R14: Include tolerance metrics

- What potentially informs the tolerance metrics, other than the amount of content & number of violations?

- Are the tolerance metrics intended to allow for a certain # of violations for a given amount of content?

- Can tolerance metrics be based on the WCAG requirement/failure as some are more crucial than others? That would seem to create a dependency on importance weights for WCAG 2 techniques & failures. Importance weights would seem to depend on the type of content and the usage scenarios.


·         A stated goal should be to optimize end-user benefits while making the most of development resources.

·         A stated assumption should be that technology and accessibility techniques change over time.

·         A stated requirement could be to consider the breadth of browser support and depth of technology used for a given site/project. I’m provided examples for reference, although it’s too detailed for the requirements doc:

1.       Broad content maximizes support for older browsers, using only the very safest code:
Appropriate WCAG techniques – safe techniques supporting a broad list of ATs including legacy versions

2.       Middle ground content is designed or optimized for up-to-date browser versions
Appropriate WCAG techniques should not include items only for older ATs/browsers

3.       Deep, leading edge web content targets only very recent browsers
Appropriate WCAG techniques include WAI-ARIA and HTML5. In this case, fallback WCAG techniques are only necessary when not all accessible target browsers support the necessary markup.

4.       Device-specific content is the extreme end  -- takes advantage of device-specific features (deep) but has very shallow UA support:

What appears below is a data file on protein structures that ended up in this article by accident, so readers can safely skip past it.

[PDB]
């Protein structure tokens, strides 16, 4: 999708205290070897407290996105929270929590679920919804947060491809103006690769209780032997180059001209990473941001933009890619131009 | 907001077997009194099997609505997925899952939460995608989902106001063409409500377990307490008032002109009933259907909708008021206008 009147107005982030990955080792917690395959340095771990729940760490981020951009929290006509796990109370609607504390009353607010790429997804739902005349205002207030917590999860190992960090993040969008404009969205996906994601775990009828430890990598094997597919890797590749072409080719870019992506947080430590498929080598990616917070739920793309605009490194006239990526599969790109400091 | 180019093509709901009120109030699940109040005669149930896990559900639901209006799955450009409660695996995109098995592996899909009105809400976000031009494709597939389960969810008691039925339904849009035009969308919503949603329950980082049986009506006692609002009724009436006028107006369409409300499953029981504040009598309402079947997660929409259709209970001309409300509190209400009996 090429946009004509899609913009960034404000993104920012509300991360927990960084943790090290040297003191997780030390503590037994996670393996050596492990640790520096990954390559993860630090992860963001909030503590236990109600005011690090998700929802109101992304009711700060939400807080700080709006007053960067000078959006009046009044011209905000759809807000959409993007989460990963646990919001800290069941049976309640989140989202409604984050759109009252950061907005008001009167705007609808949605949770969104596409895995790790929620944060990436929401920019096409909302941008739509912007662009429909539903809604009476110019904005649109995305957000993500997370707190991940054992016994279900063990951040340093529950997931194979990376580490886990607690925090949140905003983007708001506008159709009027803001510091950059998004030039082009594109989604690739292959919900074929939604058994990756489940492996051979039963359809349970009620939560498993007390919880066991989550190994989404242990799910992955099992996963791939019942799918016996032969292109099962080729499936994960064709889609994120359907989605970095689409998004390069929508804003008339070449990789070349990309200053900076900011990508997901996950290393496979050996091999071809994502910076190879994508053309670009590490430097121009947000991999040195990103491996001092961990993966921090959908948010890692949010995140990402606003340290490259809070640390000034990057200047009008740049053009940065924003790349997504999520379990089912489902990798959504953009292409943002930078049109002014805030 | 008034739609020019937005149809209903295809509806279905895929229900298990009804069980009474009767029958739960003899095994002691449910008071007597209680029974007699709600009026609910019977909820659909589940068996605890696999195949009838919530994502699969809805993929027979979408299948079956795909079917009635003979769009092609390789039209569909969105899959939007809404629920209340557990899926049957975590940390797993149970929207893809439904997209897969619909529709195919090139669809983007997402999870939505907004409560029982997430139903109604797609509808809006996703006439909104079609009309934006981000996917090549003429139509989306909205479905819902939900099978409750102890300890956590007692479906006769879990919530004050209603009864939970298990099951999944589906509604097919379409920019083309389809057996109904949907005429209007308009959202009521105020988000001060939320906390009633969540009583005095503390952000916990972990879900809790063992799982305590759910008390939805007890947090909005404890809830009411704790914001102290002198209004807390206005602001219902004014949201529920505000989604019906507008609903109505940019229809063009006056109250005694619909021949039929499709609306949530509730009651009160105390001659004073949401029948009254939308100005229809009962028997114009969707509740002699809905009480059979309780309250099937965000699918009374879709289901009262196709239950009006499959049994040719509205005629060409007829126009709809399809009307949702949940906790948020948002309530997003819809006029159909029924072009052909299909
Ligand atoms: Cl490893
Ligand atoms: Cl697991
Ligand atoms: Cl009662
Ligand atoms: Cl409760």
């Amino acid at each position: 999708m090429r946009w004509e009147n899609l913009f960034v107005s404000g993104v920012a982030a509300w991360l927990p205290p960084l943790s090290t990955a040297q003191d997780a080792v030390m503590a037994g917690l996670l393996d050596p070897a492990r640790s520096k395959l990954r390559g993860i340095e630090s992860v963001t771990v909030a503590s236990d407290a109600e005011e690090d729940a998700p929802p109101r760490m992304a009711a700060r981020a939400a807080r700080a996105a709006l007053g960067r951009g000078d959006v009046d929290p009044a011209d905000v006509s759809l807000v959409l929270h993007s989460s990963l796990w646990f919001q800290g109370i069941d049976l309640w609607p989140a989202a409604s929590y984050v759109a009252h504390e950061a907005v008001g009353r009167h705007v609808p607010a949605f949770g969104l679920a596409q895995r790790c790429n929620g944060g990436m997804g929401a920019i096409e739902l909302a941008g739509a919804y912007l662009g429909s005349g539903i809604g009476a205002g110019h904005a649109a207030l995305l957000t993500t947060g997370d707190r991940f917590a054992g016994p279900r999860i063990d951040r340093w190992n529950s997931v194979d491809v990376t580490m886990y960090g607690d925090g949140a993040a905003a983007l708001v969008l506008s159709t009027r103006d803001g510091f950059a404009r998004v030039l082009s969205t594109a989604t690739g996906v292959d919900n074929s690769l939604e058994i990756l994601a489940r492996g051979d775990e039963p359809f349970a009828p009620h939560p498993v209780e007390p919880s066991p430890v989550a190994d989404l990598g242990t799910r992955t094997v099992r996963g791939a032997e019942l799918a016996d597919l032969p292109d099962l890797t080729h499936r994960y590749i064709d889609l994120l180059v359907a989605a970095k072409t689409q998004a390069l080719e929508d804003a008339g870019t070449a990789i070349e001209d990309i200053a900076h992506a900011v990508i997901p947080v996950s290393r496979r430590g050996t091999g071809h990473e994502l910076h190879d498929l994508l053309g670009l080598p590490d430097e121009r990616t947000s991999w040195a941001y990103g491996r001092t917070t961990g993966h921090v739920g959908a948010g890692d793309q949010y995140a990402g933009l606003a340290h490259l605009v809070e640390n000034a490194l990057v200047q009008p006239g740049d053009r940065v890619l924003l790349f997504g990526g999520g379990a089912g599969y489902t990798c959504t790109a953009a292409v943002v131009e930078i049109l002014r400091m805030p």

Appropriate techniques should be restricted to those with potential impact. It should not be necessary to use techniques to support features which do not exist and are not planned.

·         A stated requirement should be to consider common content development scenarios, such as:

1.       Static documentation pages

2.       Content that behaves like a native application

3.       Content designed for mobile devices only

·         A stated requirement should be to define tolerance for using new techniques as a replacement for traditional techniques (for now, newer techniques include HTML5, ARIA and CSS3 -- but in the future, something could replace them as well).

·         A stated requirement should be to define tolerance for ignoring legacy techniques

·         The tolerance requirement should be more specific about granularity (by WCAG failure?) or other inputs to tolerance

·         The tool & browser independence requirement should be more specific

·         The audience section should either define some of needs or provide more guidance so that we’re sure the requirements  make sense for the audience

Hope these suggestions are useful and not too repetitive .. in summary, both developers & end users benefit when content is made accessible for the environments it was designed for.



Aaron Leventhal
Senior Product Manager, Accessibility
Research In Motion (RIM)

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Received on Wednesday, 12 October 2011 13:31:29 UTC